It’s fair to say Jerry Seinfeld has achieved a modicum of success over his decades-long career. And while he’s best known as a comedian or actor, his oeuvre is really rooted in writing: as a stand-up comic, as one of the creative minds behind Seinfeld, and as the leading voice for other TV and film works. He also offers some sage advice that writers (or anyone, really) can apply to bolster their productivity and dedication—a method he calls “don’t break the chain.”
As a young comic eager for his big break, Seinfeld worked to improve his craft by forcing himself to write each day. At the end of the day, if he had managed write something (anything), he marked off the calendar square with a big red X, and after many days of maintaining this practice, the X’s grew into a long, satisfying sequence—visual evidence of his daily dedication. “Don’t break the chain” means “no matter what, set aside time to write – even if it’s just half an hour, even if it’s a few minutes” (for as we all know, sometimes, just getting started is half the battle). Even when you’re stretched thin, when you’re exhausted, when you “don’t have time.” Make time. Put another X.
The power behind this technique touches on the question of “discipline versus motivation.” Simply put, motivation is the stimulus or impetus to engage in some activity; discipline is one’s general capacity for self-regulation or self-direction. Writers thrive on both, but it’s really discipline that is your bread and butter, the less sexy but ultimately more dependable quality that will help you cultivate consistency, regularity, and persistence on the long road to becoming a better writer. Motivation is great, but it’s fickle and flighty; sometimes you feel that internal, dopaminergic force pushing your pen across the page (or fingers across the keyboard, as it were)—the creative wind behind your sails. Other days, it seems that no amount of coffee can spark enough desire to put down even a single sentence. You’re “just not feeling it”—you put it off until tomorrow, hoping the motivation will come then.
Discipline, on the other hand, is something that you can utilize independent of the caprices of your current emotional or cognitive state. It comes from regularity, consistency, and practice. We can assume that there were many days when Seinfeld didn’t “feel like” writing, when the desire simply wasn’t there. (After all, if he felt constantly, irrepressibly “motivated,” he would have never had a need to come up with the calendar chain method in the first place.) Doing something every day, even if you have to force yourself to do it because your mind recoils at the thought and the little homunculus in your consciousness cries out for more immediately gratifying pleasures, is the key to cultivating discipline, to churning out words on the page but also making it easier to engage your mind to churn out words on the page because things that you do habitually will become easier.
Writing is uniquely difficult, one of those human activities that often brings pleasure and pain in equal measure (sometimes, the pleasure is the pain, but that’s a blog entry for another day). Excelling at it requires consistent, persistent self-application over the long run, and, like any worthwhile pursuit, the gratification is often delayed. When motivation strikes—when you can’t seem to write fast enough and your ideas pour forth in a starburst of inspiration—run with it, savor it, get the most out of it. But don’t rely on it. Build a strong self-discipline by writing each day, even just for a few minutes and even if progress is incremental, and you’ll be on the right track. Put an X on the calendar. And don’t break the chain.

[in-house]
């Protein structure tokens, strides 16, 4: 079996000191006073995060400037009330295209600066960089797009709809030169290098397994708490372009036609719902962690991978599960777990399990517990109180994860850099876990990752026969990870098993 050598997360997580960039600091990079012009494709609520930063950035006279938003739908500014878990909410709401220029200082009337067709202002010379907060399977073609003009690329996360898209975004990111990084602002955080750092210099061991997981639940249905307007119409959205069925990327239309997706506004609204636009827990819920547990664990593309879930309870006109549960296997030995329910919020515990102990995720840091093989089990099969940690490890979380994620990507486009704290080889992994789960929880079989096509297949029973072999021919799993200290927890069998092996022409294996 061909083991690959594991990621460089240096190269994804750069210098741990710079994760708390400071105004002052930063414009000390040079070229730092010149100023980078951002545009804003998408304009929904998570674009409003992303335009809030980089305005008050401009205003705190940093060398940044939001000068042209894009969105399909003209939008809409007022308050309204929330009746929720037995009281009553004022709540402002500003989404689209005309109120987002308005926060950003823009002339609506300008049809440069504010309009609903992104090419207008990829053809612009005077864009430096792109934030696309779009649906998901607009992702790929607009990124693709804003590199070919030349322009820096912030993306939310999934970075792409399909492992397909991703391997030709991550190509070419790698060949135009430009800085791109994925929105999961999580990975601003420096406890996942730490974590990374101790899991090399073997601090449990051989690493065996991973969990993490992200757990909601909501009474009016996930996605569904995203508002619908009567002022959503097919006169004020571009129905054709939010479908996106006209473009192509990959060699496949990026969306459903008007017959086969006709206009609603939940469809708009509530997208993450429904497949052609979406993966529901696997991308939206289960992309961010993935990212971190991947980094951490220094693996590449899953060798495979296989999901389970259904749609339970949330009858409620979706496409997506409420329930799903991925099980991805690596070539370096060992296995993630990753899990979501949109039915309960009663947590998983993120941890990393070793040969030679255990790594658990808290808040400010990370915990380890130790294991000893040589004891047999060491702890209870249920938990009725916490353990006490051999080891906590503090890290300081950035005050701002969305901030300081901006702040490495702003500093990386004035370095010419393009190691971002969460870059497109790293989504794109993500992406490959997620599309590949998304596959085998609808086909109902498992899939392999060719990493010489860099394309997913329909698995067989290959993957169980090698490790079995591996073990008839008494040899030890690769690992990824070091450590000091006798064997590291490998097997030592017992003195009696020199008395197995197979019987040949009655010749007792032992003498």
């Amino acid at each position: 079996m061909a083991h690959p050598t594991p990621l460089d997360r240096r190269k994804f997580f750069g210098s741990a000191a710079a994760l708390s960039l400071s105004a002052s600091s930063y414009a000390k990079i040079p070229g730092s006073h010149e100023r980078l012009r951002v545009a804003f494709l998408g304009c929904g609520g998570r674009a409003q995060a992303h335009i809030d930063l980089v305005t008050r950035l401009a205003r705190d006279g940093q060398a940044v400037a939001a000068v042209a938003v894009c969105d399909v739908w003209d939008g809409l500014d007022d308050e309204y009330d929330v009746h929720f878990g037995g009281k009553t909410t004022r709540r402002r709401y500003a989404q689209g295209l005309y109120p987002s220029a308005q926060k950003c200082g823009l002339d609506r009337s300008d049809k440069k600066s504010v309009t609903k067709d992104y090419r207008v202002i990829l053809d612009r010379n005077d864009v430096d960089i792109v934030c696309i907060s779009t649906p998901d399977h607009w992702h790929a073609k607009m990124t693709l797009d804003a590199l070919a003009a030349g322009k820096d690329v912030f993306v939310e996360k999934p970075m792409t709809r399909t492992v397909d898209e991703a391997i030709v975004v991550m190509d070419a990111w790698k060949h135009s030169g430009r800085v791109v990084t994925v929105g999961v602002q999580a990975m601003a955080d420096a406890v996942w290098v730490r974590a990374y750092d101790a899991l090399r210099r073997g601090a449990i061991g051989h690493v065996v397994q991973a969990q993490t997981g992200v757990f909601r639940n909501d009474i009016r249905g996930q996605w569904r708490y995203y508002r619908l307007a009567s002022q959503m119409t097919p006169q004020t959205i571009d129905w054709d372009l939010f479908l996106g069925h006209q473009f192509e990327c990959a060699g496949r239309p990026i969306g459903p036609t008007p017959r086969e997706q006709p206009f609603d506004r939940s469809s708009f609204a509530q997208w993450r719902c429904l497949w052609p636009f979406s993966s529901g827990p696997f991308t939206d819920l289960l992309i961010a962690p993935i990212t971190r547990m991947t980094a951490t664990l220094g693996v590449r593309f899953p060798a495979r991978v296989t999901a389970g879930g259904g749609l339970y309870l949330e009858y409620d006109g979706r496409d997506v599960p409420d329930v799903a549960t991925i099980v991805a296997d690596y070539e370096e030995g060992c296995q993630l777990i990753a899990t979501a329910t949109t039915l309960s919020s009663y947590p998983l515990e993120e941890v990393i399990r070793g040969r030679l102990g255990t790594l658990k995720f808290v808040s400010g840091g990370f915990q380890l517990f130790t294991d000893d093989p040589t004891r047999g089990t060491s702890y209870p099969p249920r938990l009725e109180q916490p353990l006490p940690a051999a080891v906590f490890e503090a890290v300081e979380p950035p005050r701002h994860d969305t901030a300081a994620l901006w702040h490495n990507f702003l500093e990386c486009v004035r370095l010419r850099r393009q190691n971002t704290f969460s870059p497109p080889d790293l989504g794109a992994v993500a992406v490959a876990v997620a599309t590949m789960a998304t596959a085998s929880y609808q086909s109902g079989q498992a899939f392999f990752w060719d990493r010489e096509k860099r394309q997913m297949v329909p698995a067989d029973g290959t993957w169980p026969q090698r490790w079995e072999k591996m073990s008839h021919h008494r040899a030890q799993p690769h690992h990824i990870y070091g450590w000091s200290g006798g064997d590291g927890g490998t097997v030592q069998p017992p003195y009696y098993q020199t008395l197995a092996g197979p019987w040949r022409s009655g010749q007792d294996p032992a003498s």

About the author
DAVID HENDERSON has built up a distinguished career as an editor, writer, and filmmaker. His flair for the written word, creative acumen, and meticulous attention to detail has earned him a loyal following of clients in need of copy editing, content editing, or ghostwriting.
After earning his master’s degree in Journalism at Northwestern University, he spent five years working for an academic press and later for a major publishing house before committing to freelancing full-time. His long track record has given him exposure to a wide range of authors, writing styles, and genres, including academic manuscripts, short- and long-form fiction, business communications, scholarly non-fiction works, self-help books, Christian and other religious-themed writing, manuscripts by non-native English speakers, humor writing, exposés, legal materials, and private correspondence. As a self-taught, award-winning filmmaker, David is also an authority on screenwriting for short or feature films.
David has helped guide a number of manuscripts to publication and looks forward to continuing to apply his critical insight and editorial skills to help bring more projects to fruition. In addition to an eagle-eyed ability to spot errors of mechanics and a thorough comprehension of even the most arcane points of grammar, his best attribute as an editor lies in his proficient knowledge of what makes a piece of writingwork (and, importantly, what doesn’t). David relishes the process of working with the author to get at the heart of the substantive components of a novel, dissertation, or other text and finding ways to allow those parts to cohere into a functional, unified whole. Being an effective editor often also necessitates being an educator of sorts, especially when working with less experienced authors. Hence, David strives not only to revise and critique an author’s work but also to imbue him or her with a deeper understanding of the craft, which also ensures that he or she understands my own editorial changes and suggestions. He has found this approach to be very effective for producing polished works of fiction as well as satisfied clients.